The dollar is attempting to rebound Thursday afternoon from a decline that began after the Federal Reserve concluded its monetary policy meeting yesterday afternoon. The U.S. currency had been weakening since the release of what has been deemed a dovish statement by the central bank.
Meanwhile, investors continue to keep an eye on the situation in Greece. Eurozone finance minister are holding a meeting today to further discuss the country’s debt problems.
Despite a modest improvement in the economic outlook, the Federal Reserve on Wednesday offered no explicit guidance indicating that it will soon raise interest rates from zero. As expected, the Fed kept its benchmark interest rate unchanged near zero, where it has been since 2008.
Many market watchers thought the Fed would lay further groundwork for a rate hike as soon as September, but policy makers remain reluctant to tip their hand even though economic activity seems to be picking up after a second consecutive rough winter.
The central bank’s forecasts reinforced the view that the eventual increase in rates will be gradual. Tame consumer price inflation data also generated some optimism about the outlook for rates in light of the Fed’s insistence that it will be data dependent.
In another upbeat sign for the U.S. labor market, the Labor Department released a report on Thursday showing a bigger than expected decrease in first-time claims for U.S. unemployment benefits in the week ended June 13th. The Labor Department said initial jobless claims fell to 267,000, a decrease of 12,000 from the previous week’s unrevised level of 279,000. Economists had expected jobless claims to dip to 275,000.
While the Commerce Department released a report on Thursday showing a substantial increase in energy prices in the month of May, the report said overall consumer prices in the U.S. rose by slightly less than economists had expected.
The Labor Department said its consumer price index climbed by 0.4 percent in May after inching up by 0.1 percent in April. The increase by the index reflected the largest monthly gain since February of 2013, but it was still slightly smaller than 0.5 percent increase expected by economists.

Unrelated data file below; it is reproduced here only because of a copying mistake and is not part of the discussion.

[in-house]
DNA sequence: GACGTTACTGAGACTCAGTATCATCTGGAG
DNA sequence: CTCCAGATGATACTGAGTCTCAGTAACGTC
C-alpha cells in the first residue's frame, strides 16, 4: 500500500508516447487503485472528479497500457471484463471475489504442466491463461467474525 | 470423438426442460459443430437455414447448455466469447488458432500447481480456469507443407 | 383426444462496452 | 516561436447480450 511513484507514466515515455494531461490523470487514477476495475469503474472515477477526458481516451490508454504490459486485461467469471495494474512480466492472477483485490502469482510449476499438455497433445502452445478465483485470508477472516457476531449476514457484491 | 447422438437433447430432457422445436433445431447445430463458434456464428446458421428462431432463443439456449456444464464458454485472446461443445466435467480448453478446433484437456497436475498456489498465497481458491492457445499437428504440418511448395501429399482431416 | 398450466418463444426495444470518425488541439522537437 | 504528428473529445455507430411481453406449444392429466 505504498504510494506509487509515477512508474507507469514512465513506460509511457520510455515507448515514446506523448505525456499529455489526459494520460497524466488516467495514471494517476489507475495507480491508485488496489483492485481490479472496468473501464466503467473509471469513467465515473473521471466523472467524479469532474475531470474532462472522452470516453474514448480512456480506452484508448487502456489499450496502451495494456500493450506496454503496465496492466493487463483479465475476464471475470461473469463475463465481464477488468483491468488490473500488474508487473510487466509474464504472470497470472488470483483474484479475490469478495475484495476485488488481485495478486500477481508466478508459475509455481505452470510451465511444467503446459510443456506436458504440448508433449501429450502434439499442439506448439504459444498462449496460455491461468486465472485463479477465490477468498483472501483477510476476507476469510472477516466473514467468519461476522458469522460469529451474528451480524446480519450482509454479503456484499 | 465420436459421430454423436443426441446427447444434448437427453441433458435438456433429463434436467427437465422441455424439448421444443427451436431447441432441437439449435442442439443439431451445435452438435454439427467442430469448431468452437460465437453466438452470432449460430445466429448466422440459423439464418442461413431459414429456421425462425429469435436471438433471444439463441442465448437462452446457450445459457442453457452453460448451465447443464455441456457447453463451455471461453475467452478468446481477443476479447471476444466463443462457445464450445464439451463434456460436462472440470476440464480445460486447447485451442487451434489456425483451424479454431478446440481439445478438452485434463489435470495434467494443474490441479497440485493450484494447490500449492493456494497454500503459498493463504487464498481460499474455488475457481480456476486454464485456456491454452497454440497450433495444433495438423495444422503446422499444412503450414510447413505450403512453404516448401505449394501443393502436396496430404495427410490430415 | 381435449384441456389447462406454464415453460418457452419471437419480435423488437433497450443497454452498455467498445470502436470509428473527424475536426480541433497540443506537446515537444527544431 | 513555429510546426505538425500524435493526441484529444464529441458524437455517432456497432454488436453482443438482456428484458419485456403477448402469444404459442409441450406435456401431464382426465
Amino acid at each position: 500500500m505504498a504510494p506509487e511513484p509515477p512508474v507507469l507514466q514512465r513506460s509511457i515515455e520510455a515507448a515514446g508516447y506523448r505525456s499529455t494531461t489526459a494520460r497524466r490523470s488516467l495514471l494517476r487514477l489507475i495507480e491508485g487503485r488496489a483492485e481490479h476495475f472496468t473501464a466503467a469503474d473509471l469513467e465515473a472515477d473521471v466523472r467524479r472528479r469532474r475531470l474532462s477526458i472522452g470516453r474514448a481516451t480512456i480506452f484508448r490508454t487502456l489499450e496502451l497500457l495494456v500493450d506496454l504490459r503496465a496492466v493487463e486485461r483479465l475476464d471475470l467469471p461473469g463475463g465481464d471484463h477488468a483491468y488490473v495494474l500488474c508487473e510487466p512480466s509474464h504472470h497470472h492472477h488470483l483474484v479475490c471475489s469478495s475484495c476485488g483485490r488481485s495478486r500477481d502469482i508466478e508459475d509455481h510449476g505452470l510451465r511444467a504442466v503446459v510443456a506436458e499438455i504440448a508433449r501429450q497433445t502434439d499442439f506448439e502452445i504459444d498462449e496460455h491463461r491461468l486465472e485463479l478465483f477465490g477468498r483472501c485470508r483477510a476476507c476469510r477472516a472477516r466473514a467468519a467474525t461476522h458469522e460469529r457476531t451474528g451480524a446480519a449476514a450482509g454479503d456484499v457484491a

Manufacturing conditions in the Philadelphia region have improved in June, according to a report released by the Federal Reserve Bank of Philadelphia on Thursday. The Philly Fed said its diffusion index of current activity jumped to 15.2 in June from 6.7 in May, with a positive reading indicating growth in regional manufacturing activity. Economists had expected the index to inch up to 8.0.
Confirming the outlook for more economic expansion in the second half of the year, the Conference Board released a report on Thursday showing another notable increase by its index of leading U.S. economic indicators. The Conference Board said its leading economic index climbed by 0.7 percent in May, matching the increase seen in April. Economists had expected the index to rise by 0.4 percent.
A fourth offering of long-term loans from the European Central Bank witnessed healthy demand from euro area banks, though it may not be a prelude to sharper growth in lending.
Banks took EUR 73.78 billion of long-term loans in the ECB’s Targeted Longer Term Refinancing Operation, or TLTRO, on Thursday. Economists had expected a take-up between EUR 60 billion – EUR 75 billion.
The allotment was full at a fixed rate of 0.05 percent to 128 banks. The loans mature on September 26, 2018.
In the previous round held in March, 143 banks took EUR 97.8 billion. The total funds on offer under eight TLTRO operations are EUR 400 billion and banks have borrowed about EUR 384 billion thus far.
The dollar dropped to a 1-month low of $1.1436 against the Euro Thursday, but has since bounced back to around $1.1370.
Eurozone’s labor costs grew sharply in the first quarter at the fastest pace in more than three years, data from Eurostat revealed Thursday. Hourly labor costs grew 2.2 percent annually in the three months to January, following 1.2 percent increase in the previous quarter. It was the fastest rate of growth since the second quarter of 2011, when costs rose 2.5 percent.
The buck sank to nearly a 7-month low of $1.5929 against the pound sterling Thursday, but has since rebounded to around $1.5865.
U.K. retail sales increased unexpectedly in May as low inflation and strong pay growth underpinned consumer spending. Retail sales including auto fuel rose 0.2 percent in May from April when it climbed 0.9 percent, data from the Office for National Statistics showed Thursday. Although the monthly growth eased from April, this was the second consecutive rise and came in contrast to a 0.1 percent fall forecast by economists.
The greenback fell to a 1-week low of Y122.544 against the Japanese Yen Thursday, but has since climbed back to around Y123.020.
Japan’s total labor cash earnings increased at a slower-than initially expected rate in April after remaining unchanged in the previous month, a final report from the Ministry of Health, Labor and Welfare showed Thursday.
Total earnings rose 0.7 percent year-on-year in April to JPY 273,873, slower than the preliminary estimate of 0.9 percent. April’s growth was the highest thus far this year. In March, labor cash earnings remained stable.